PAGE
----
Will the Real Howard Dean Please Stand Up?

by on February 4th, 2005

It’s all over but the count. With Frost out of the race and Labor non-committal, the vote crunchers have all but crowned Dean DNC chair. Congratulations are apparently in order. But with those comes questions about the actual nature of a Dean Chairmanship. Questions such as which Howard, exactly, will be in evidence as he labors to revitalize the sagging fortunes of the Democrats: Dean the governor or Dean the presidential candidate?

You see, if one looks back on Dean’s career as a politician it becomes clear that the darling of the indigo urban left was not always so true blue. A quick perusal of the Dean record in Vermont will reveal that the same “radical” that signed civil unions into law was also a strong advocate for the gun lobby. The latter day anti-war candidate was less recently the centrist, self-described, New Democrat who balanced budgets and fostered a business friendly climate in his state. Many a commentator from The Green Mountain State, left, right and center, made many a comment that they barely recognized their former governor in his new guise as Democratic wing slinger. But as we know, Howard is a politician. And the best ones are masters at the art of reinvention.

The ringmaster was an early supporter of Dean for President. Though decidedly not from a red state – If anything Vermont is blue-black – he otherwise fit the description of a serious contender given his record and resume. I continued to support him as the viable anti-war choice because I proudly share that position. But I suspected it might well prove to be his Achilles heel in facing the then popular war President and I was apparently right on that count. The Party saw Kerry as the mano on mano choice to match Bush’s cheesy jingoism. The rest as they say is now history.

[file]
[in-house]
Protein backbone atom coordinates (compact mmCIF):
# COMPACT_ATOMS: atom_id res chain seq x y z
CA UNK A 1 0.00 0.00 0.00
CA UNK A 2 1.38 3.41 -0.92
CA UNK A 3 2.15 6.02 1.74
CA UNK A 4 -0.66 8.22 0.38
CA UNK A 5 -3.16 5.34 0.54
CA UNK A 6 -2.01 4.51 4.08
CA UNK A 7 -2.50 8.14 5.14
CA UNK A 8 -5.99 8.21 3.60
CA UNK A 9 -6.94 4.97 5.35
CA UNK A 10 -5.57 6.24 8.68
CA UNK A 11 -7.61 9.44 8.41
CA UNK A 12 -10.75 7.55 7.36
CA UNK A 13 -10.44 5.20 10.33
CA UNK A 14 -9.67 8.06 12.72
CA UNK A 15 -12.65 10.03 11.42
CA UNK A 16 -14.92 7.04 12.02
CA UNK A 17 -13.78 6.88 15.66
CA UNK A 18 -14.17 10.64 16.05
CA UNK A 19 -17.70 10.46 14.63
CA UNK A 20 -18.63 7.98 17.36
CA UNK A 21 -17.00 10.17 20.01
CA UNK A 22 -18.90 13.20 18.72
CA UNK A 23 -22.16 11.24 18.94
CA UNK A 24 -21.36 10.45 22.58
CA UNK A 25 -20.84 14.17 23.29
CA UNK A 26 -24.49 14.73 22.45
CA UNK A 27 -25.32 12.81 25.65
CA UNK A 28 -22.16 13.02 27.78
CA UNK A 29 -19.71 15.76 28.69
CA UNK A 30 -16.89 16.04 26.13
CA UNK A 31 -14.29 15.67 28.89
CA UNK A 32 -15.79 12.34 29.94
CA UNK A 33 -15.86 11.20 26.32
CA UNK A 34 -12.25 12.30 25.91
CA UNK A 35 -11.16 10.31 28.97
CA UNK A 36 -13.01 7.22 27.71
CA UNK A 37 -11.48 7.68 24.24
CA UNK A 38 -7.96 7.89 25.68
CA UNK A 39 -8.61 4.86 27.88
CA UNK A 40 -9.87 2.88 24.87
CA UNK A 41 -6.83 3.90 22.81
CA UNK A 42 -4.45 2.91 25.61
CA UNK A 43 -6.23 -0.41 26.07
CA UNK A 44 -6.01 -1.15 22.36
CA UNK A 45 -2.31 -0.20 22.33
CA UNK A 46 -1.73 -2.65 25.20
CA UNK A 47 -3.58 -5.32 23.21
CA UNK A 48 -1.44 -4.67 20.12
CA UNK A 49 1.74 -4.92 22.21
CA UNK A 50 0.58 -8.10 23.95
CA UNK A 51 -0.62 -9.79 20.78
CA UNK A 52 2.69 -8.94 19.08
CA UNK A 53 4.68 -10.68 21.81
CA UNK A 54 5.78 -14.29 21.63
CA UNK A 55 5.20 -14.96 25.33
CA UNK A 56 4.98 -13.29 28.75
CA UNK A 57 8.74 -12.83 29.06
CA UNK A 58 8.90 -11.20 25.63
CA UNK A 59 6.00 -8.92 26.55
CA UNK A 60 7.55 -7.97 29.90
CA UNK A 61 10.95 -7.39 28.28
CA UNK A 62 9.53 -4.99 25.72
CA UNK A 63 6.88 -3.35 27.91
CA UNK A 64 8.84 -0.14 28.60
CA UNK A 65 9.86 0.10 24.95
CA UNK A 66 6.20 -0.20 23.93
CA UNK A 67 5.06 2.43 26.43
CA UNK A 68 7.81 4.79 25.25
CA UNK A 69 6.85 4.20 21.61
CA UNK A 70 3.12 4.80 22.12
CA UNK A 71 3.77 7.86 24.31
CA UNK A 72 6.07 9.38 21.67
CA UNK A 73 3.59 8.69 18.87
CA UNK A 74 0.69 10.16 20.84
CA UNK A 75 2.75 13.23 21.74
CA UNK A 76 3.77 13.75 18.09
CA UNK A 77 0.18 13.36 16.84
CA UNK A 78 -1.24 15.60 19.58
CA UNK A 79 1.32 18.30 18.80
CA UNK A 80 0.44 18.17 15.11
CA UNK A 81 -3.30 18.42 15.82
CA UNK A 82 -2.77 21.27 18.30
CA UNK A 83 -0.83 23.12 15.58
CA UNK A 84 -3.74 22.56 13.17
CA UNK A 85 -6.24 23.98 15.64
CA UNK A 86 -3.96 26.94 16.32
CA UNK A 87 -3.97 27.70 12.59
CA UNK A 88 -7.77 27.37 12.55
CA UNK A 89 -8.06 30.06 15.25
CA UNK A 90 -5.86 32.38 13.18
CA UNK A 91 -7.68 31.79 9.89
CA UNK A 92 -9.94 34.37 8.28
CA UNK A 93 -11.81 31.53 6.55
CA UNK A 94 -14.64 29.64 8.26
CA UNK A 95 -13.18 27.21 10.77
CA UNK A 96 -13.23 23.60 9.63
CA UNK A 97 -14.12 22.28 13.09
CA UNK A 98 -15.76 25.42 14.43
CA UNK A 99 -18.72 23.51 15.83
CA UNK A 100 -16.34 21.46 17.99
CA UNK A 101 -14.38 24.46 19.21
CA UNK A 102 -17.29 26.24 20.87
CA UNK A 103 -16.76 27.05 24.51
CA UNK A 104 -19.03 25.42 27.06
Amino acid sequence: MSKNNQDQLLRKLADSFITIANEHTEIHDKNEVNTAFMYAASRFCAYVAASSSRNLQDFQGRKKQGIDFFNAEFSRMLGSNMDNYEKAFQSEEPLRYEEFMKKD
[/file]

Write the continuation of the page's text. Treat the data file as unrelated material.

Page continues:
Where the ringmaster was admittedly wrong – hate it – is in warning that Roemer would emerge as the behind the beltway anti-Dean choice for DNC. But I wasn’t alone on that one once Reid and Pelosi tipped their hands. In the end though Roemer was just too red for blue being just barely this left side of Mad Dog Zell Miller. No regrets there.

Perhaps Dean’s triumph was inevitable. Howard has the star power in a race where everyone else utterly lacks name-recognition except among the most wonkish political junkies – like yours truly. And star power is fine as far as it goes. The trouble is that the DNC chair is a strategic role if it is indeed anything beyond that of a Fundraiser in Chief alone. The GOP now has a consummate strategist heading the RNC in Mehlman and we need a Chairman with strategic skills to match if we hope to turn things around. And, crucially, those skills must include the ability to craft a message that reconnects with disaffected Democrats ACROSS this nation as well as one that connects with new sources of Dem support: a big tent approach. Dean the presidential candidate hardly exhibited such skills with his uncompromising Democratic Wing rhetoric; quite the opposite. Can Dean the centrist, consensus building governor now resurface to help build those bridges? One can only hope.

I like and respect Howard Dean. I will wholly support his and the DNC’s efforts to revitalize this party. I will do so because we Democrats need unity now more than ever. And I do sincerely hope Dean’s up to the job of Chairman and that he can successfully expand the scope and impact of that job. But in passing I think it’s important to note for the record that though Dean did indeed capitalize on strategists and fundraisers in his failed presidential bid, he himself is neither thing. Again, Howard is a politician and most recently a losing one. He didn’t just lose either, he got creamed. The Democrats are about to place at the helm of the DNC – that organ charged with the difficult but critical task of winning elections – a man whose most recent political legacy is the utter collapse and humiliating electoral defeat of a formerly a red hot campaign. Given this, is the ringmaster optimistic?


Kit Robinson